Use of cardiac stress tests with imaging in patients without a diagnosis of coronary heart disease surged in the U.S. over an 18-year span, according to a study published in the Oct. 7 issue of the Annals of Internal Medicine . Almost one in three of those tests was ruled as rarely appropriate.
Many studies that assessed trends over time in cardiac stress test use relied on Medicare data, and analyses designed to spot disparities focused on gender rather than race or ethnicity. To broaden the scope, Joseph A. Lapado, MD, of New York University Langone Medical Center in New York City, and colleagues used two national databases: the National Ambulatory Medical Survey and the National Medical Care Survey.
For their study, they looked at data from visits between 1993 and 2010 to office-based physicians and hospital-based outpatient clinics by patients who did not have a diagnosis of coronary heart disease. Within those visits, they identified if a cardiac stress test was performed or ordered.
They also assessed the appropriateness of the test, based on criteria established by various medical societies. They defined a test as rarely appropriate if the patient had no chest pain or angina as a reason for the visit or had ischemic equivalents.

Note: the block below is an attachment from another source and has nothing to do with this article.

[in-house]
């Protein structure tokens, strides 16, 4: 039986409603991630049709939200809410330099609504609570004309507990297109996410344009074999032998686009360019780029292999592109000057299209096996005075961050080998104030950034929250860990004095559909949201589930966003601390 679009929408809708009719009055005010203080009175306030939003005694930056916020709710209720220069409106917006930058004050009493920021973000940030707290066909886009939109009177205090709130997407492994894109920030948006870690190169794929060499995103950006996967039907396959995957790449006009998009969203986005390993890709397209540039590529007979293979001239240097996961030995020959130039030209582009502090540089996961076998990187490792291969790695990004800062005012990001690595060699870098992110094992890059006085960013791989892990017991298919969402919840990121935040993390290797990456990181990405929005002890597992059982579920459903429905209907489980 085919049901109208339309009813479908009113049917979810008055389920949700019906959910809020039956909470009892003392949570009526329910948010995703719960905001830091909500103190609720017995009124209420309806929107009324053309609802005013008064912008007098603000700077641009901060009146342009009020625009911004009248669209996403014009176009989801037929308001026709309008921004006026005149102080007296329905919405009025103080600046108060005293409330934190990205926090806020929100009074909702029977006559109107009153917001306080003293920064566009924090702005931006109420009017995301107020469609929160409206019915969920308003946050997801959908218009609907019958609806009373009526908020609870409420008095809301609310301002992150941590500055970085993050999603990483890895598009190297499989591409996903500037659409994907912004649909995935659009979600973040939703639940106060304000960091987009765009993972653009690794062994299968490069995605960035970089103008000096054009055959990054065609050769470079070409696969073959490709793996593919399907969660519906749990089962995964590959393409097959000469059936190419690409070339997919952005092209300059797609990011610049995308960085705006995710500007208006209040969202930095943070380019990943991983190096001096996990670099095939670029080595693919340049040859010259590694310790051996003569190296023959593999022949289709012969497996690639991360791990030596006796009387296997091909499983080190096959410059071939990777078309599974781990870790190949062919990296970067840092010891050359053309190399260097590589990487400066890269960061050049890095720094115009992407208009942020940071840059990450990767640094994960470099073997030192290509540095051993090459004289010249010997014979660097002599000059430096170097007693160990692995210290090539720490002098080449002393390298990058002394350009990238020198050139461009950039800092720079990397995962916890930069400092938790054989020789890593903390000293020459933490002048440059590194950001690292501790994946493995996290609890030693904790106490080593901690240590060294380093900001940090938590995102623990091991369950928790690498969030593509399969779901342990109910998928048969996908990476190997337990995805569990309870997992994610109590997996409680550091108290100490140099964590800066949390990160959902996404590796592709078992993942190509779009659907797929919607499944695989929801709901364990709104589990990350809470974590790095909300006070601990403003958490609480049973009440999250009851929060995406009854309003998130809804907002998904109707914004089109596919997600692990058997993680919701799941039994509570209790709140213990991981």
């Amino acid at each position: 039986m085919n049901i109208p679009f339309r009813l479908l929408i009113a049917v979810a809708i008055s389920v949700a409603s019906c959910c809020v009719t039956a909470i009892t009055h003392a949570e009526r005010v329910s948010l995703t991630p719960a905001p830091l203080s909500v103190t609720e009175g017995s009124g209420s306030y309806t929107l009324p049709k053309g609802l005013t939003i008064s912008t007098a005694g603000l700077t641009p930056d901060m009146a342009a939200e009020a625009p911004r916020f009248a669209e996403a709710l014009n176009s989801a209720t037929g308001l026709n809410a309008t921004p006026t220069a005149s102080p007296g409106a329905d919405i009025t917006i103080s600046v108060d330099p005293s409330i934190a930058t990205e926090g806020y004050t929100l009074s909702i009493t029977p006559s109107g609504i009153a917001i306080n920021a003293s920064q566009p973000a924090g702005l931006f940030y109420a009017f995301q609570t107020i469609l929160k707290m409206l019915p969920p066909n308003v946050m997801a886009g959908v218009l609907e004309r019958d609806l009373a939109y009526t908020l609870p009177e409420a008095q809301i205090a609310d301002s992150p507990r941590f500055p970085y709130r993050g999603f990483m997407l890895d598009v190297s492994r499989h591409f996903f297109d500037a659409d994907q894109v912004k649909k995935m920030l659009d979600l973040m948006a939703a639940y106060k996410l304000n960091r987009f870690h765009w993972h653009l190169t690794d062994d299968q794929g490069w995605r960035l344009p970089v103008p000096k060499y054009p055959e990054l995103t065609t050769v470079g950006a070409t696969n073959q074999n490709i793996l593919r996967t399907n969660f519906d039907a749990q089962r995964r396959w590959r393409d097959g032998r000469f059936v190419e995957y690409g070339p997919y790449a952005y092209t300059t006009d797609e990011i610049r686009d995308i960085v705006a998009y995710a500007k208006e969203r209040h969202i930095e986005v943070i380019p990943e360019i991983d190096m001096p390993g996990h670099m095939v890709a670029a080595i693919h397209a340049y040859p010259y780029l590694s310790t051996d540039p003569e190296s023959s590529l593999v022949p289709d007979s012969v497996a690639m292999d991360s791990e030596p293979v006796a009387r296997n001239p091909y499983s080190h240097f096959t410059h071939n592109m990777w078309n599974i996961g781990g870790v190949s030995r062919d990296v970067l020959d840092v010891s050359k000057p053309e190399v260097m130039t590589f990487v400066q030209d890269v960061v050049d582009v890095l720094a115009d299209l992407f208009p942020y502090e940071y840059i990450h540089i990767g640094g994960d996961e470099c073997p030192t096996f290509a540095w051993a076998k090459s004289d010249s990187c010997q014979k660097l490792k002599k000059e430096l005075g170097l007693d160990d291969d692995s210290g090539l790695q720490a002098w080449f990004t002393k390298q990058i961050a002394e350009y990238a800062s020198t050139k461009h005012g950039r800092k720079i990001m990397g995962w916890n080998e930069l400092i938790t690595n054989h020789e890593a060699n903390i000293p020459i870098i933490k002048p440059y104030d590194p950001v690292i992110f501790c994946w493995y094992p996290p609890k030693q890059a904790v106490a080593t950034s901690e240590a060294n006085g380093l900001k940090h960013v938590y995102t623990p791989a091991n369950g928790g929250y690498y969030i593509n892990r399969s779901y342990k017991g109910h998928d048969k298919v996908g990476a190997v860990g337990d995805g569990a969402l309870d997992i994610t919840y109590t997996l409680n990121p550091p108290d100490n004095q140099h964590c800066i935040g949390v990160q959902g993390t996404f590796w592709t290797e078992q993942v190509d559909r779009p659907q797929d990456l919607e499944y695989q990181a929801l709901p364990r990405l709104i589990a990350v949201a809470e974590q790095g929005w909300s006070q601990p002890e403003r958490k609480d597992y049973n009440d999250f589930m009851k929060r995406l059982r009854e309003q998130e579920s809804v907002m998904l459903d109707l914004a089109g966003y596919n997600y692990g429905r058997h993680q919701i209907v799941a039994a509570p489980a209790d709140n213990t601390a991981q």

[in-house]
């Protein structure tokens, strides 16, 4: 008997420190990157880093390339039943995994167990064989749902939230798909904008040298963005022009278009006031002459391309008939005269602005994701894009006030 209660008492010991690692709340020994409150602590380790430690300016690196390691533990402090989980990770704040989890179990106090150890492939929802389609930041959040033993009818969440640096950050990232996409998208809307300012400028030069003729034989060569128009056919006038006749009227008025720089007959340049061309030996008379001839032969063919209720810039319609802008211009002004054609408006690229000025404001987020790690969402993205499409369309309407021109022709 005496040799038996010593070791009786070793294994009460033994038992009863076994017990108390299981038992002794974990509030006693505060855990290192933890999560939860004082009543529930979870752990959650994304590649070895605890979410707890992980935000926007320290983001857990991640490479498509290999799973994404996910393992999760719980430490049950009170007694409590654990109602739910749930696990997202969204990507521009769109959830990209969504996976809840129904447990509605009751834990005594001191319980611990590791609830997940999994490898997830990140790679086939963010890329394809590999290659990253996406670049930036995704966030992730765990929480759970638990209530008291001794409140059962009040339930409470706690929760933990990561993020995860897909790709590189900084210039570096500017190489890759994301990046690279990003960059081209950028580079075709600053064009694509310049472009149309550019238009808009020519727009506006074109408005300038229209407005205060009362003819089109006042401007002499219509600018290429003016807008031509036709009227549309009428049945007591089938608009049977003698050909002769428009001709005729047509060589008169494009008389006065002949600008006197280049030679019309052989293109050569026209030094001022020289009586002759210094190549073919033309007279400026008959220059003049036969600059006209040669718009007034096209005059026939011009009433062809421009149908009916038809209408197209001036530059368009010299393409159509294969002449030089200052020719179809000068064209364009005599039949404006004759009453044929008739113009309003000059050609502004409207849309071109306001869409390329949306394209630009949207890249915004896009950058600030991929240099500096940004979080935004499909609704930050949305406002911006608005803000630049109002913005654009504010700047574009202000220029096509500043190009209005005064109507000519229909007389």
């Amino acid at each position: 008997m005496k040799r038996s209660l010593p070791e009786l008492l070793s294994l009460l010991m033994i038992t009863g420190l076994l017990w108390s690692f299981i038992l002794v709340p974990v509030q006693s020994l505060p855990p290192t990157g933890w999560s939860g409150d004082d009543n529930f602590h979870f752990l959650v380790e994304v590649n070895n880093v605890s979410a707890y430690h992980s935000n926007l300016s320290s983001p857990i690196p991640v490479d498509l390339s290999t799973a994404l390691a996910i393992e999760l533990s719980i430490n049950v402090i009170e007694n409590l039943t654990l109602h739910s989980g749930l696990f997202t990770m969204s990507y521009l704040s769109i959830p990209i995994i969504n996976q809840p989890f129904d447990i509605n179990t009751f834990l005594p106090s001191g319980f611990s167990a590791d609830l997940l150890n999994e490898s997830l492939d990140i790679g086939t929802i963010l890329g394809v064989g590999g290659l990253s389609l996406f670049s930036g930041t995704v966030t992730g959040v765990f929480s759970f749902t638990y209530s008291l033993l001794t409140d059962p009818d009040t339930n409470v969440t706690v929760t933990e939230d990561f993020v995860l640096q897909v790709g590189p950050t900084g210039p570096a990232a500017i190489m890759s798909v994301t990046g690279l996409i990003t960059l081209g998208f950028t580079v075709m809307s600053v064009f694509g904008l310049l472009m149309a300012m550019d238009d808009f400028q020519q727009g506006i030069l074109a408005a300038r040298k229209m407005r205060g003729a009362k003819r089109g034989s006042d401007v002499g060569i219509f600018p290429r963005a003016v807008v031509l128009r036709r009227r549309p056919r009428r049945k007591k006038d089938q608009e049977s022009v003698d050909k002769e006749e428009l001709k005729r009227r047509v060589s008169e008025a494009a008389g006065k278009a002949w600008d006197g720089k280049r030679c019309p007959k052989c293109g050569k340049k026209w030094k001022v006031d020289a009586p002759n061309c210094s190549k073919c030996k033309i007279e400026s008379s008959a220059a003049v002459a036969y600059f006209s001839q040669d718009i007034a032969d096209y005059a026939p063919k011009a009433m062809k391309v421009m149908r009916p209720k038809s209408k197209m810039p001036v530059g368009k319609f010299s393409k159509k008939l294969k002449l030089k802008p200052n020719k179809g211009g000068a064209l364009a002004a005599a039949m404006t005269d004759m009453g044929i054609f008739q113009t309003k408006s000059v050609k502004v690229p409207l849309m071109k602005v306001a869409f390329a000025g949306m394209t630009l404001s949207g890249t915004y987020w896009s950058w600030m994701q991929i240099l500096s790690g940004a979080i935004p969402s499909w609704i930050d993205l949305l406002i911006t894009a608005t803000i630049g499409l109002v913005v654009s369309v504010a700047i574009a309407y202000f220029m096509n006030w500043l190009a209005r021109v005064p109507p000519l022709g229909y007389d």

Lapado et al found that the average annual rate of visits that led to a cardiac stress test being done or referred grew from 28 per 10,000 visits in 1993-1995 to 45 per 10,000 visits in 2008-2010. They saw no trend toward more frequent testing after adjusting for patient characteristics, risk factors and provider characteristics.
Cardiac stress tests with imaging commanded an increasing proportion of all stress tests over time. In 1993-1995, 59 percent of all tests used imaging. That grew to 87 percent in 2008-2010.
They determined that at least 30 percent of cardiac stress tests with imaging and 14 percent of stress tests without imaging were rarely appropriate, for a cost of $507.1 million ($494 attributed to tests with imaging, 2013 dollars). In addition, the imaging tests exposed patients to an estimated 10.2 million mSv of unnecessary radiation a year, and potentially 491 cases of future cancers.
The upward trend in cardiac stress test use carried through all races and ethnicities, although test rates were lower in Hispanics than other groups.
“[W]e provide novel evidence that national growth in cardiac stress test use can largely be explained by changes in population demographics, clinical risk factors, and provider characteristics rather than changes in physician ordering behavior,” they wrote. “In contrast to overall growth, the brisk increase in the use of imaging in cardiac stress tests was largely unexplained by these factors, and a substantial portion was for patients in whom imaging is rarely appropriate.”
Their findings suggest that at least in the case of cardiac stress tests, physician decision making is not contributing to health disparities. “However, reducing disparities in the burden of cardiovascular disease remains an important concern.”